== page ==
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RCMP's strategy a "good first step" – but not enough


Toronto criminal lawyer John Rosen says word that the RCMP is using a new strategy to target white-collar criminals is “a good first step, but it’s not nearly enough.” Read National Post  


RCMP Commissioner Bob Paulson says the force’s Integrated Market Enforcement Team has been told to use more traditional police powers such as confidential informants, undercover operations and wiretaps to produce more criminal convictions.

But, Rosen, senior partner with Rosen Naster LLP, says that while he agrees with Paulson, “if they use traditional police techniques they’ll have some limited success, but they won’t curb the fundamentals of the problem, that being that the people they are dealing with are extremely smart and sophisticated … Investigators need to understand the intricacies of how the market works and be able to identify the root problem or scheme.”

Rosen says the average policeman is “not sufficiently trained to deal with that. You need people who understand securities law and corporate governance.”

In fact, Rosen says what is needed is “a Canadian version of the U.S. FBI and SEC – a federal agency dedicated to investigating frauds on a national or inter-provincial scale and doing it through the RCMP as it is currently structured is not satisfactory because of their internal issues and restrictive policies.

“The Americans discovered some time ago through experience that you can’t have police officers alone investigate complex frauds because they don’t have the education, and hiring outside professional consultants is too expensive,” says Rosen. “What you need are accountants and lawyers, either exclusively or at the very least as part of a team, in order to properly investigate these serious frauds. The government needs to change strategies and to spend the money needed to get the job done right. Otherwise, the economy will continue to lose billions to these various schemes.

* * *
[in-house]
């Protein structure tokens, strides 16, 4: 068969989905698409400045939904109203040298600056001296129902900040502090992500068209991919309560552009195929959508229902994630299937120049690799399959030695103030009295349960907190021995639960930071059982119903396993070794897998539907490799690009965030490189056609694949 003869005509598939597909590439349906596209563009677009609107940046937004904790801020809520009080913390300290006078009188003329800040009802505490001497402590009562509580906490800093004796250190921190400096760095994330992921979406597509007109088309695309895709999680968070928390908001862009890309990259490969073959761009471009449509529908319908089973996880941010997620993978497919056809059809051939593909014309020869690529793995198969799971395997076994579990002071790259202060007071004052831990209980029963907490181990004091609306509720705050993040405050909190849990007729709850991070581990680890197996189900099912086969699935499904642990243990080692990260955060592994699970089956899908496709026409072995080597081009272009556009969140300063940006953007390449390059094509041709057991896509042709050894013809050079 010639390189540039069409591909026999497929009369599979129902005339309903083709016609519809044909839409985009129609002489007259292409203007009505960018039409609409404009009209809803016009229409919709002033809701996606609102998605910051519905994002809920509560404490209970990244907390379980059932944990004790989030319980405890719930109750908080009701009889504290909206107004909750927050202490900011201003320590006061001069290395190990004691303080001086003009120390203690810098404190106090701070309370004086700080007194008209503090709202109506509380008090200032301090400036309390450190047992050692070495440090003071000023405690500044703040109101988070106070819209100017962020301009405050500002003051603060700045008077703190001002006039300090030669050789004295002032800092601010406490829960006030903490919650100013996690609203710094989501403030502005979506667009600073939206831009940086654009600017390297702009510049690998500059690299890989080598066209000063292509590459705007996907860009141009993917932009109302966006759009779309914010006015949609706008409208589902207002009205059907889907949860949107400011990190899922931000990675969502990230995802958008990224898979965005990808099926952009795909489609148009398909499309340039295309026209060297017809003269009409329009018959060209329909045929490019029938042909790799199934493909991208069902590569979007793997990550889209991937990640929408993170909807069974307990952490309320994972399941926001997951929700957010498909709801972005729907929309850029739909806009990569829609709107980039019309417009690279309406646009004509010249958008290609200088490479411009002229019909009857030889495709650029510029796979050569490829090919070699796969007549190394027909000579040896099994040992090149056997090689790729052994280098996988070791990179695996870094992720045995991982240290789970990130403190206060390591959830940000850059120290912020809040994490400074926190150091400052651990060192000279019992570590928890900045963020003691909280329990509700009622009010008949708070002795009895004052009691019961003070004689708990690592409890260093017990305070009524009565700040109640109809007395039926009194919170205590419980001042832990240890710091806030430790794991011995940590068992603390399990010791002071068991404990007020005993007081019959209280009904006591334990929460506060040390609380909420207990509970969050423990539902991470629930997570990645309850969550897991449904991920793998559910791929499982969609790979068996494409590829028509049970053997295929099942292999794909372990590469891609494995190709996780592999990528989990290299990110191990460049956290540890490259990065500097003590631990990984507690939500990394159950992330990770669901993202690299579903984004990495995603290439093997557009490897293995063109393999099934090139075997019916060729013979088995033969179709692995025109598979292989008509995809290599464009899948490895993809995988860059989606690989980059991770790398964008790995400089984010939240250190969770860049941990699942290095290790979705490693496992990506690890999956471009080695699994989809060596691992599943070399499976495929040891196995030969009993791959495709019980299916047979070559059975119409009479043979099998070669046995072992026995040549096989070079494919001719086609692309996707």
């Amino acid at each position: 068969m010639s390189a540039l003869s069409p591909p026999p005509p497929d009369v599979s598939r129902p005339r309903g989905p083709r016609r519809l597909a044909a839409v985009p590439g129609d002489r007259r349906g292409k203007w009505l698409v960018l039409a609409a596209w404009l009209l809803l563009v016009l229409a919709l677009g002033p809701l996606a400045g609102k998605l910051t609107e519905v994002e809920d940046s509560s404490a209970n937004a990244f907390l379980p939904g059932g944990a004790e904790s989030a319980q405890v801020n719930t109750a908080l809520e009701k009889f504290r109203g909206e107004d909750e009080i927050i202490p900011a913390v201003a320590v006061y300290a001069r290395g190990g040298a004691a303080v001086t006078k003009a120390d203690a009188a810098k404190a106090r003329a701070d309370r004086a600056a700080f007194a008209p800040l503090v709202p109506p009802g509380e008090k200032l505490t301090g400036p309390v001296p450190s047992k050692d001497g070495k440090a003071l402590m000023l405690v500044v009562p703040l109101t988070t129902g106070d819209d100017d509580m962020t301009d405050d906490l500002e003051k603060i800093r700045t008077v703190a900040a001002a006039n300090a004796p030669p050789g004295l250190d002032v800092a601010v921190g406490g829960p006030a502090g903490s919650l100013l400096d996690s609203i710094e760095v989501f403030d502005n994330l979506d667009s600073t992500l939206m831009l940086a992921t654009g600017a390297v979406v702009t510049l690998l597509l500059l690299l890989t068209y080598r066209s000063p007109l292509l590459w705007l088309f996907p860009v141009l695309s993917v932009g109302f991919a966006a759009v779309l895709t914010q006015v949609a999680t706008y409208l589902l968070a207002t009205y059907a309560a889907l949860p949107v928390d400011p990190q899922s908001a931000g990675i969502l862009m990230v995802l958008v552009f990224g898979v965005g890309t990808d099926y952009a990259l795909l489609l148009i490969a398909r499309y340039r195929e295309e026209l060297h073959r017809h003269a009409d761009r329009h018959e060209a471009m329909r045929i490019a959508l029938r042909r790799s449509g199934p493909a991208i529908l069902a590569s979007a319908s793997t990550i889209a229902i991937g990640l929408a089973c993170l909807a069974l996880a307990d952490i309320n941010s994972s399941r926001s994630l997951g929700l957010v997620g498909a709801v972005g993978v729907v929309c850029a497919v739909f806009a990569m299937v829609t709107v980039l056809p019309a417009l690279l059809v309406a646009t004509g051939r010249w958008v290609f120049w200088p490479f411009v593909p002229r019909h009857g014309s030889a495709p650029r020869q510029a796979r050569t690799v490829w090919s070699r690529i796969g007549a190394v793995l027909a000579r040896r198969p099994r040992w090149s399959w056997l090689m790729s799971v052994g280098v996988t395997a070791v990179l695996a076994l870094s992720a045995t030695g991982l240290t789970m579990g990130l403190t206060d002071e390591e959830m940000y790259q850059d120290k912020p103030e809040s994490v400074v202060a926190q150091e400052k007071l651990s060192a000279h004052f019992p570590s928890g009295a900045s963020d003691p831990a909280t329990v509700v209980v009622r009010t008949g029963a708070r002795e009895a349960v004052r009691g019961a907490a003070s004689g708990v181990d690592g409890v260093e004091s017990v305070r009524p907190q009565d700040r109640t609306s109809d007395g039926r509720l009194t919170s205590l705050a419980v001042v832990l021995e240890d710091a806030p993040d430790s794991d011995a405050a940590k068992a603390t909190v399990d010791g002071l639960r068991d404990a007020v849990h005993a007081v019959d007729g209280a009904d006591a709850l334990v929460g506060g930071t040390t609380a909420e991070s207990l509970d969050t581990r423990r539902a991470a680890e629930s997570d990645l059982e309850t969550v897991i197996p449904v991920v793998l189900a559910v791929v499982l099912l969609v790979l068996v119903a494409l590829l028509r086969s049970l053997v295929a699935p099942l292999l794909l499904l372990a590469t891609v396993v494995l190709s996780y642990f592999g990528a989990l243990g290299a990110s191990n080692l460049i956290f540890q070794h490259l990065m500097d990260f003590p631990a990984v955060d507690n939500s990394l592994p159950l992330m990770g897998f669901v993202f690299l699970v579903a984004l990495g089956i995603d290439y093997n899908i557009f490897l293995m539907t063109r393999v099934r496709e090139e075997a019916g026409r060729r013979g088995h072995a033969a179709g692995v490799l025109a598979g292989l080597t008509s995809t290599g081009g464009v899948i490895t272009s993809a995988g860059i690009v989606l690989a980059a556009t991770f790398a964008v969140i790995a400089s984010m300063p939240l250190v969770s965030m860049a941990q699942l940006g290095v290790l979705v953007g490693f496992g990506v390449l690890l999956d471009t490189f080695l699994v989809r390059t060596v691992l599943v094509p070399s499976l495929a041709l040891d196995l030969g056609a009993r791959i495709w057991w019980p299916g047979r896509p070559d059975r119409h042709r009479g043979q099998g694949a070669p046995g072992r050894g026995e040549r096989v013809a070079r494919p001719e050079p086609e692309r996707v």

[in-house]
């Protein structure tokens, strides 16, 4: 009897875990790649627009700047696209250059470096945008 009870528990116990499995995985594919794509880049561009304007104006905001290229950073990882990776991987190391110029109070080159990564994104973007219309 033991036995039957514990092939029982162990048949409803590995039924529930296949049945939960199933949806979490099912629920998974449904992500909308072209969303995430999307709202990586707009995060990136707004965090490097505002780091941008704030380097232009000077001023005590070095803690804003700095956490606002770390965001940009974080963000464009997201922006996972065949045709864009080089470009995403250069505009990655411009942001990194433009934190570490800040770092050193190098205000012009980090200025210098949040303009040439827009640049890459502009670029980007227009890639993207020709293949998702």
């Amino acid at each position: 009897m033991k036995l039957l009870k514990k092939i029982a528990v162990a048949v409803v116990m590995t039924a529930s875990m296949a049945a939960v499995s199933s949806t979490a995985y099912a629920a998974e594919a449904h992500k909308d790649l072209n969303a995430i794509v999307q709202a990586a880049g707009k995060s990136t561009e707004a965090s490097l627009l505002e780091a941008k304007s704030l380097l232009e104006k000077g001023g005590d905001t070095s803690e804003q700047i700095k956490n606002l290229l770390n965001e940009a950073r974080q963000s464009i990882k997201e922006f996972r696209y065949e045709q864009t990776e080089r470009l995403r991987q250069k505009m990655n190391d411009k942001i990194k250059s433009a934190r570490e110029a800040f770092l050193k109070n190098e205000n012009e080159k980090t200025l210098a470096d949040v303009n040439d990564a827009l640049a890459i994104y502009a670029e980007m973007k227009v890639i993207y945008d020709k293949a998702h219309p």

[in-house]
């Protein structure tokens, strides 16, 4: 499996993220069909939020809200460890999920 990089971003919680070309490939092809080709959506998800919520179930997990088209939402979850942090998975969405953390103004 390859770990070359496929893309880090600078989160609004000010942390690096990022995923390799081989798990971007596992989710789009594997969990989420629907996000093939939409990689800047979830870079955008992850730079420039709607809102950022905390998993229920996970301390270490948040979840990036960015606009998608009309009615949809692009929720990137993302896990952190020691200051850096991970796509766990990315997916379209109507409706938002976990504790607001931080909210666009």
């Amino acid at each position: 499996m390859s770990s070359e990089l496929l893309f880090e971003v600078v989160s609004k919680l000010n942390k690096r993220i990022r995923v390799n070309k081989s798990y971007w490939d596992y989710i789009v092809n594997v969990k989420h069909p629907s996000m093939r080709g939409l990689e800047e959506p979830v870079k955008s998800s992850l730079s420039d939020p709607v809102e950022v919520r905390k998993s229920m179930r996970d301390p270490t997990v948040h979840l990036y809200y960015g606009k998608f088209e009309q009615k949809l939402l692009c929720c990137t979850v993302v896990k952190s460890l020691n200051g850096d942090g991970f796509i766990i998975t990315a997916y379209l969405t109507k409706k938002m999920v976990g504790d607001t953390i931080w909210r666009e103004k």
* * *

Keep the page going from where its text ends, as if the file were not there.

Rosen notes it’s the more subtle cases that are at the crux of the problem. In addition to defending criminal cases, he and his firm also specialize in providing advice and crisis management services to victims of white-collar crime. They have developed a system for overseeing internal investigations that also preserves evidence and places the client in a position to interface with police agencies if the client chooses.

“In today’s world, police have the power but not the resources to investigate complicated white-collar crimes," says Rosen. "Victims need to ensure that a proper job is done first and then the police can build on that work to catch and punish the perpetrators. We oversee the investigation for the client, package up the results, take it to the authorities and say, ‘OK, we’ve gone as far as we can go because we don’t have the power to get production orders and so forth. Take our handiwork and go get the bad guys.’”

Rosen says Paulson’s announcement is a reflection of government beginning to deal with the problems associated with investigating and prosecuting serious white-collar crime. “These types of cases need to be dealt with in a more focused, comprehensive and timely way. Otherwise, the public and more importantly the business community will continue to lose confidence in law enforcement.”

Rosen says he “applauds” the RCMP for its new initiative, but he predicts a big bite won’t be taken out of white-collar crime in Canada until investigations are put into the hands of a specialized agency designed to handle such complex probes.

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